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Baghdad Suicide Bombings Target Embassies, Kill Dozens

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BAGHDAD — Suicide attackers detonated three car bombs in quick succession near foreign embassies in Baghdad on Sunday, killing more than 40 people in coordinated strikes that Iraqi officials said were intended to disrupt efforts to form a new government.

The bombings followed the execution-style killings of 24 villagers in a Sunni area two days earlier, a spike in violence that suggests insurgents are seizing on the political uncertainty after the recent election to try to destabilize the country as U.S. troops prepare to leave. No clear winner emerged from the March 7 vote.

Sunday's explosions went off within minutes of each other, starting shortly after 11 a.m. One struck near the Iranian Embassy and two others hit an area that houses several diplomatic missions, including the Egyptian Consulate and the German and Spanish embassies. It was not immediately known whether diplomatic staff were among the victims.

Authorities said they foiled two other attacks aimed at diplomatic targets by stopping the would-be bombers' vehicles and defusing the explosives.

Stunned victims in bloody clothes were loaded into ambulances as gray smoke rose over Baghdad.

"I saw children screaming," Hassan Karim, 32, who owns a clothing shop in Baghdad, told The Associated Press. "Cars were crashing into each other in streets, trying to find a way to flee."

There was no immediate claim of responsibility, although multiple, coordinated bombings in the capital are a hallmark of al-Qaida in Iraq.

The violence suggests insurgents are trying to regroup in the political vacuum left after the elections.

Former Prime Minister Ayad Allawi's cross-sectarian bloc tapped into heavy Sunni support to come in just two seats ahead of the mainly Shiite list of the incumbent, Prime Minister Nouri al-Maliki. But neither side has enough seats to govern alone, which means they are scrambling to cobble together enough parliamentary support to form a government.

Iraq's Ministry of Foreign Affairs said the bombings were an attempt to inject more turmoil into the political scene as the election front-runners try to forge a coalition government.

"These terrorists will not be able to stop Iraqis and friends of the Iraqi people from building a free, secure and prosperous future," the ministry said.

Several Iraqi guards from the German and Egyptian missions were confirmed dead, authorities said. One police official said many of the victims were employees at a state-run bank near the Iranian Embassy. He spoke on condition of anonymity because he was not authorized to speak publicly.

The Spanish embassy building suffered "considerable damage" but nobody was injured, the Spanish government said.

The attackers wore suicide vests and drove cars laden with explosives, said Maj. Gen. Qassim al-Moussawi, a spokesman for the city's operations command center. Guards at the Egyptian Consulate opened fire on one of the attackers as he drove toward them, but they were unable to stop him.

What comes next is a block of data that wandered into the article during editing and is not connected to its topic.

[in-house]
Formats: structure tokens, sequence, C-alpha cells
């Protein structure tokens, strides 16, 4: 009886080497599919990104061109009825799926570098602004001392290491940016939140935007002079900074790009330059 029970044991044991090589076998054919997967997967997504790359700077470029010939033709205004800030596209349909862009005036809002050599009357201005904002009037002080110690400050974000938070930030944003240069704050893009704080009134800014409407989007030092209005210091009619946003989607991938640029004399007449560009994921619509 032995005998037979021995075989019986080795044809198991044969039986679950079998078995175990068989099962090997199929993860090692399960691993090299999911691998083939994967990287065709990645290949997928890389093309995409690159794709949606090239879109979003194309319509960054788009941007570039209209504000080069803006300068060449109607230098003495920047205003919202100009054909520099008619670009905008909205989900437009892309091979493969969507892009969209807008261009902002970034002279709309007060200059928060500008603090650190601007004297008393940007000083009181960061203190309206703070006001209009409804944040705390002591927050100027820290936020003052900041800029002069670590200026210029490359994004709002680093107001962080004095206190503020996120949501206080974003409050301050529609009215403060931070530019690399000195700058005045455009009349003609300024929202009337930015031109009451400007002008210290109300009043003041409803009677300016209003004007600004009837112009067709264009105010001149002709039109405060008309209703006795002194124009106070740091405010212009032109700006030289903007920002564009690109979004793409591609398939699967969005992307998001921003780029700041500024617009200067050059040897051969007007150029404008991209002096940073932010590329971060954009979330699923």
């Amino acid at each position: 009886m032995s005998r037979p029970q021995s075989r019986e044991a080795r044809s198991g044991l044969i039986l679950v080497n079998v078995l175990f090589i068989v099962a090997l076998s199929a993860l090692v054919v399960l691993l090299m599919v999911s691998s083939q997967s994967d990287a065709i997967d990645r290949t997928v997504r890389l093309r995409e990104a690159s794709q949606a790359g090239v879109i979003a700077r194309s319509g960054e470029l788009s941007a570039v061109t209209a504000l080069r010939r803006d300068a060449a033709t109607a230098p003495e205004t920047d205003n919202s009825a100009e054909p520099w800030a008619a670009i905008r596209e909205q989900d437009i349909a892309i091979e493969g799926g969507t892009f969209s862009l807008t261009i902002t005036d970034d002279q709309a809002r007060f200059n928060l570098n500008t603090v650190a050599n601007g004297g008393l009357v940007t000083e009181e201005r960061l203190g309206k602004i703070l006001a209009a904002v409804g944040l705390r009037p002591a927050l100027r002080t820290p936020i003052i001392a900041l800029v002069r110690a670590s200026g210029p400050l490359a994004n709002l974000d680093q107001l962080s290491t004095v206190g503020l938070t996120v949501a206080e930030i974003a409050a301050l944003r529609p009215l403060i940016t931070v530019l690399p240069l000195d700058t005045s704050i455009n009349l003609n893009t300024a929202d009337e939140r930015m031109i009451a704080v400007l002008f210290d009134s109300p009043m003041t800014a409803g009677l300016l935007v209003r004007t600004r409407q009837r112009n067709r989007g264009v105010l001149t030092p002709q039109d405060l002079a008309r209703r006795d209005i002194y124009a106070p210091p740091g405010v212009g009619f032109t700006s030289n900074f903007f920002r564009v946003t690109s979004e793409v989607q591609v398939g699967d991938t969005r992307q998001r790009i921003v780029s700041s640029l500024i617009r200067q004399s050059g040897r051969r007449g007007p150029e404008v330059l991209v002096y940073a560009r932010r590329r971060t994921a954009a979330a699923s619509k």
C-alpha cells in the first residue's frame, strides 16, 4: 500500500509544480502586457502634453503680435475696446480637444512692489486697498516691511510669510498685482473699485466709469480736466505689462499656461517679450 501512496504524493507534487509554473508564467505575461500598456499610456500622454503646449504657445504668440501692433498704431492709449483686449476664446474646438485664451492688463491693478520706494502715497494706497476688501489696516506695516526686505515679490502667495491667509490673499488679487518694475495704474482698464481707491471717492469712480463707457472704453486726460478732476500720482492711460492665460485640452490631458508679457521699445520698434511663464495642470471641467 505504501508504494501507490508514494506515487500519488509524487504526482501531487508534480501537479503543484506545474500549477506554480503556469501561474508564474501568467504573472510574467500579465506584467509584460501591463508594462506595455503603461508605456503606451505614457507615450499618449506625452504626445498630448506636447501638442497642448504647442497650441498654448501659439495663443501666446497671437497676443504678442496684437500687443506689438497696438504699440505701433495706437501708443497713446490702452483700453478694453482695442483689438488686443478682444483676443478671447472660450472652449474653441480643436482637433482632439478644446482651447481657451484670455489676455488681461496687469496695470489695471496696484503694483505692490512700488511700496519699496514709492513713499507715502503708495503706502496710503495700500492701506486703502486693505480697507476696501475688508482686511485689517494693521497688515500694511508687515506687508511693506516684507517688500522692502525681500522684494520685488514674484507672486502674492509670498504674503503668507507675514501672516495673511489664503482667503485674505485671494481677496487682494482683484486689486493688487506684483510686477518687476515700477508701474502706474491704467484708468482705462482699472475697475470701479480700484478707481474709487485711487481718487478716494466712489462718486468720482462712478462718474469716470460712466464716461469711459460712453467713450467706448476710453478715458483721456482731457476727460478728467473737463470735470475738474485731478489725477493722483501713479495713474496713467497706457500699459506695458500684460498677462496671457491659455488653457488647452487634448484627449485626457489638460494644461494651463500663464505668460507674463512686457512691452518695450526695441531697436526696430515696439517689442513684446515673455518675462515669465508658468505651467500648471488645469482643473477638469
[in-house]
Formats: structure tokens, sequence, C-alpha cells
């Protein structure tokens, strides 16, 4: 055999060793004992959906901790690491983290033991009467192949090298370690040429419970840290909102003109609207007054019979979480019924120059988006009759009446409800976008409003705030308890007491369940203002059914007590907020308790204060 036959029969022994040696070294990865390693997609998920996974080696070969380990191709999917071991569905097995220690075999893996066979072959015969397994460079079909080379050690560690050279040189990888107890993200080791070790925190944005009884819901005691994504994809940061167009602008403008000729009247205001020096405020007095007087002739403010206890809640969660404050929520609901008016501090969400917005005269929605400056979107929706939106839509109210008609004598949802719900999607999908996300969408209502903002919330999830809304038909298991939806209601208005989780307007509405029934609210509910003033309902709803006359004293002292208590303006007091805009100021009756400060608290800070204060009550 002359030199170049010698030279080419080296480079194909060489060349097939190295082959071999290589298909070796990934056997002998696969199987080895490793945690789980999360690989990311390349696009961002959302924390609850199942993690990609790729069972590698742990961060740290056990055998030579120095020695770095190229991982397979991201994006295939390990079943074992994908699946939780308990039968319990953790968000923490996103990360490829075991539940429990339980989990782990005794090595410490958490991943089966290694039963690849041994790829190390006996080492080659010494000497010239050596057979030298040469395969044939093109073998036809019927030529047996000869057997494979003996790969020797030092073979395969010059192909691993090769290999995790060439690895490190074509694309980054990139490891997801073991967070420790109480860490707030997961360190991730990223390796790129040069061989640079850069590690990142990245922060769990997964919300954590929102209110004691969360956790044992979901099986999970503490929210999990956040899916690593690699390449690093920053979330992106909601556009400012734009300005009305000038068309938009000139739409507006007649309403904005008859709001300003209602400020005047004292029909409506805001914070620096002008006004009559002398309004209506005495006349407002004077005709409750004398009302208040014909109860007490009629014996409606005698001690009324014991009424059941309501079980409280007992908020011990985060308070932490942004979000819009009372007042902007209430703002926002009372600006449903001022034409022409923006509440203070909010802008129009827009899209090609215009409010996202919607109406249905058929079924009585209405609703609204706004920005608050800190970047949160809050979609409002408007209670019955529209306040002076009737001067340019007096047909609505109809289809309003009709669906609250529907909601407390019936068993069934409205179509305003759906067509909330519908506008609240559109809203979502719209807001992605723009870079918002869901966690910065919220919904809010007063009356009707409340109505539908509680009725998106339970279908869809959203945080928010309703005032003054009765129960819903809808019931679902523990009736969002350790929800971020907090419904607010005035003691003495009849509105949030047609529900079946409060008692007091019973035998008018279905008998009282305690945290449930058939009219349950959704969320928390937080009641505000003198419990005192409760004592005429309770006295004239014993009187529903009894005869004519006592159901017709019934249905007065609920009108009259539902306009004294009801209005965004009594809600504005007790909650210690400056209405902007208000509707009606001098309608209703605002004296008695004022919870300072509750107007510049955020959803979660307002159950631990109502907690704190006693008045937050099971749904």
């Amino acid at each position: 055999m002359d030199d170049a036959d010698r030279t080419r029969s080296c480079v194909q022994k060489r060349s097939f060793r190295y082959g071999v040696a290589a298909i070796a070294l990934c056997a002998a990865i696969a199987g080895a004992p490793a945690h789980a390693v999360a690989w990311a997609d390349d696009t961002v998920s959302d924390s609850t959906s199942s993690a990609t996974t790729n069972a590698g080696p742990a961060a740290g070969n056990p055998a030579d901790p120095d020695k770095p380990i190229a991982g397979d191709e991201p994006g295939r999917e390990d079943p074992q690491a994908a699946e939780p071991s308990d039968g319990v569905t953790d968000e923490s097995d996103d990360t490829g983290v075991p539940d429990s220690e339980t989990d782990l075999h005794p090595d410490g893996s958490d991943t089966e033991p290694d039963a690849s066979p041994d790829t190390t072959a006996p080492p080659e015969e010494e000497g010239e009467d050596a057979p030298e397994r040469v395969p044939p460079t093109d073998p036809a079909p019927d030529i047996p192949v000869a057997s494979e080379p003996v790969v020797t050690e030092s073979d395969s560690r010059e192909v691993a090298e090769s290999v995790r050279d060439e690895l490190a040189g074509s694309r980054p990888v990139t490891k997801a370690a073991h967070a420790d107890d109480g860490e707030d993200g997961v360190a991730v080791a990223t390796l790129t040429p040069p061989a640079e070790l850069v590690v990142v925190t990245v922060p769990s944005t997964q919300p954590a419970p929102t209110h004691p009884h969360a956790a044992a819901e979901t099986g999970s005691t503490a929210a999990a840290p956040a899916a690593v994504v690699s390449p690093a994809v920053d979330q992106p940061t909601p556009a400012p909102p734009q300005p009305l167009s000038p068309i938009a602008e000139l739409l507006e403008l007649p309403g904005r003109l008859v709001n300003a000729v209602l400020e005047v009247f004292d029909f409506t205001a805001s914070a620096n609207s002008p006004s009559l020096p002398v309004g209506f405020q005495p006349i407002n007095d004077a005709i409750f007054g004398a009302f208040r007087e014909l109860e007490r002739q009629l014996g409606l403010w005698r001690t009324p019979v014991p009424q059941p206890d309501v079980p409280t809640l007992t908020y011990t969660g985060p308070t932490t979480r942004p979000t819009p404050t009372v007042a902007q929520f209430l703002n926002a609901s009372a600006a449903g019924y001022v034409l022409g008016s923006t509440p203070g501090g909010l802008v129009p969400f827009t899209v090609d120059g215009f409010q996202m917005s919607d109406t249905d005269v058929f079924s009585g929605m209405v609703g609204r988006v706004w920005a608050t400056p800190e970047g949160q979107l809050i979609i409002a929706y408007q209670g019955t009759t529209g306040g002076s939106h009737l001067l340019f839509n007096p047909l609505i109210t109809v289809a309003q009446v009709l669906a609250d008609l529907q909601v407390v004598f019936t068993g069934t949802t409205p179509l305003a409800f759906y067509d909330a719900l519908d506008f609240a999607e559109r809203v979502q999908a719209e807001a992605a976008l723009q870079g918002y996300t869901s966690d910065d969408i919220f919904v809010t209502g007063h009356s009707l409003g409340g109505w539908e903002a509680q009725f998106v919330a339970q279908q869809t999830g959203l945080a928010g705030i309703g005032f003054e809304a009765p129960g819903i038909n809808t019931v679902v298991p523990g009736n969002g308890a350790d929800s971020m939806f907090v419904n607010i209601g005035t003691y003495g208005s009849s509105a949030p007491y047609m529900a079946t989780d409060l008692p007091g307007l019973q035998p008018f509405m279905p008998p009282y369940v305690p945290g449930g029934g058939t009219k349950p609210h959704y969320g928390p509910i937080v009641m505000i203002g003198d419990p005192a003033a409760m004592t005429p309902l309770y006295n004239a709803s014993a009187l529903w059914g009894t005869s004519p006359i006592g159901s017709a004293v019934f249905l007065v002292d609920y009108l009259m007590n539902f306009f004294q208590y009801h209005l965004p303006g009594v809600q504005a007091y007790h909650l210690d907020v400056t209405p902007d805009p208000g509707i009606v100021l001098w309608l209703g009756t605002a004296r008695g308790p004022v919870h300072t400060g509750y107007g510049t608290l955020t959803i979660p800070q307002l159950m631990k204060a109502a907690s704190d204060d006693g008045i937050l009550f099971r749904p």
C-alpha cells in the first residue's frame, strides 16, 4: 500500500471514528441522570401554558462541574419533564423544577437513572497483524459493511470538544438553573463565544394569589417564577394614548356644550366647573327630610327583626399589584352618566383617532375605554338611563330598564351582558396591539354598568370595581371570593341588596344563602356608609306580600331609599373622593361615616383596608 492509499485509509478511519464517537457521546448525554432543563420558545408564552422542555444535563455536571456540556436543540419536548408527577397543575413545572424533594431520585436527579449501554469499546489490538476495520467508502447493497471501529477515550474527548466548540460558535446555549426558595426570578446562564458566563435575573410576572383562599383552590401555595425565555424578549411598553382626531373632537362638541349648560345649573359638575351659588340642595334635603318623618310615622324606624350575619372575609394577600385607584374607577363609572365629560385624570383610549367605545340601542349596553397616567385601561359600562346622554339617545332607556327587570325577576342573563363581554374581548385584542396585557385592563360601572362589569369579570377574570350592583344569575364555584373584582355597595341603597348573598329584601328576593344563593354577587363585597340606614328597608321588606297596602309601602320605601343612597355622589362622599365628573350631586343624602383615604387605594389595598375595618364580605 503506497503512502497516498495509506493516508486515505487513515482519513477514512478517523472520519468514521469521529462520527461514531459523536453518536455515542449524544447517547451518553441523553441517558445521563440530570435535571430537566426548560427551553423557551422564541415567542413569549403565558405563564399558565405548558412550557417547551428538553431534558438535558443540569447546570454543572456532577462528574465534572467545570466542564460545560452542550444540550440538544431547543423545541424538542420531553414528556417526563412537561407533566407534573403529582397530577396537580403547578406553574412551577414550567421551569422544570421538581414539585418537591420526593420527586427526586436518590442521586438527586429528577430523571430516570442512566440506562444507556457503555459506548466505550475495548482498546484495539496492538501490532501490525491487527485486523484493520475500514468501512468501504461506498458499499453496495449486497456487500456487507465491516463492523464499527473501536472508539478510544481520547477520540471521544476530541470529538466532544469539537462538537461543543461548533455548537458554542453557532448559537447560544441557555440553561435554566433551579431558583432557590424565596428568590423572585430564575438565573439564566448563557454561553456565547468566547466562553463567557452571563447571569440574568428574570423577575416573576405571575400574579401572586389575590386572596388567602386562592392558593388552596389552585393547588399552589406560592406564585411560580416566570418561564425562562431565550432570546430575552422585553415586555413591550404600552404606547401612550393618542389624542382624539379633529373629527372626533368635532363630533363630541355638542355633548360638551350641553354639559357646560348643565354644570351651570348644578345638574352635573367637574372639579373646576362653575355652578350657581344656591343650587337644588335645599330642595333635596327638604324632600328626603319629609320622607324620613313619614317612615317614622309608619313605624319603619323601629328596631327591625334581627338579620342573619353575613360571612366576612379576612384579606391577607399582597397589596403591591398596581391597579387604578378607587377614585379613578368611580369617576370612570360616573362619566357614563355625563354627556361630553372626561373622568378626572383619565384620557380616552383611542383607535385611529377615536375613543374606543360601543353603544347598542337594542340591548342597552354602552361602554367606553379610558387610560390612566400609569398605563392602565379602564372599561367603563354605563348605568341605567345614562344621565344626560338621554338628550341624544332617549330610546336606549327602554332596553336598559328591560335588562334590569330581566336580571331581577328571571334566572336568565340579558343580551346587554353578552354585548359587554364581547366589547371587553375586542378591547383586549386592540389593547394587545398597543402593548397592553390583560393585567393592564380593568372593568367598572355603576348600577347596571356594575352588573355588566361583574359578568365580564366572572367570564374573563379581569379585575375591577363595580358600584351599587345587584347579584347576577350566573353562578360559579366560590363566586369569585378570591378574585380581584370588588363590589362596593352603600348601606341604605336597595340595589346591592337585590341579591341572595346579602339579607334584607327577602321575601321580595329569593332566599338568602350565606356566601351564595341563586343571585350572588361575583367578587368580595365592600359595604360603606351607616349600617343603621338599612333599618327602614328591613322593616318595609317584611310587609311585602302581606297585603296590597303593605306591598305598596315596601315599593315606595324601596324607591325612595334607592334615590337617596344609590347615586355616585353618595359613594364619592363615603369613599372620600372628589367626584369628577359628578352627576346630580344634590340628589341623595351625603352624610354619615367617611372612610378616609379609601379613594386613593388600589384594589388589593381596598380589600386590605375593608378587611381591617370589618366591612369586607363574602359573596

At least two other planned attacks were thwarted.

Security forces fatally shot a man wearing a suicide belt before he could detonate a fourth bomb-rigged car near the former Germany Embassy, which is now a bank, al-Moussawi said. A fifth would-be bomber was captured on his way to the area where two of the explosions happened, said a senior Iraqi security official. He spoke on condition of anonymity because of the sensitivity of the matter.

The official said Iraqi forces were tipped off about a possible attack against diplomatic targets and had started beefing up security Saturday, which he credited with keeping the embassies from serious damage.

"We were fortunate they weren't able to reach their targets," the official said.

While overall violence has dropped considerably in Iraq since 2006 and 2007, the ability of insurgents to carry out well-planned attacks against prominent targets shows that significant security lapses remain. Many fear such attacks will complicate American efforts to speed up troop withdrawals in the coming months.

On Friday, gunmen trying to pass themselves off as U.S. and Iraqi soldiers raided a Sunni village outside Baghdad and killed at least 24 people in an execution-style attack, apparently targeting a Sunni group that revolted against al-Qaida in Iraq.

The killings were reminiscent of those that plagued Iraq at the height of the sectarian bloodshed of 2006 and 2007, when men, sometimes dressed in police or army uniforms, snatched people from their homes at night.

After Sunday's attacks, U.S. military spokesman Capt. Jay Ostrich said American forces, including explosives disposal teams, were assisting Iraqi troops at the government's request. He said the U.S. military is "ready to support any further requests for assistance" from Iraqi authorities.

Sunday's bombings were among the worst this year, but there have been deadlier attacks recently.

Late last month, twin bombings near a restaurant north of Baghdad killed 57. On Feb. 1, a female suicide bomber killed at least 54 people when she detonated explosives hidden beneath a cloak while mingling among Shiite pilgrims on the outskirts of Baghdad.

On Jan. 25, suicide bombings of three hotels favored by Western journalists killed more than 40 people, and on Dec. 8, a wave of coordinated attacks targeted high-profile government sites in Baghdad, killing at least 127.

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Associated Press Writers Saad Abdul-Kadir, Hamid Ahmed, Sinan Salaheddin and Adam Schreck in Baghdad and Juergen Baetz in Berlin contributed to this report.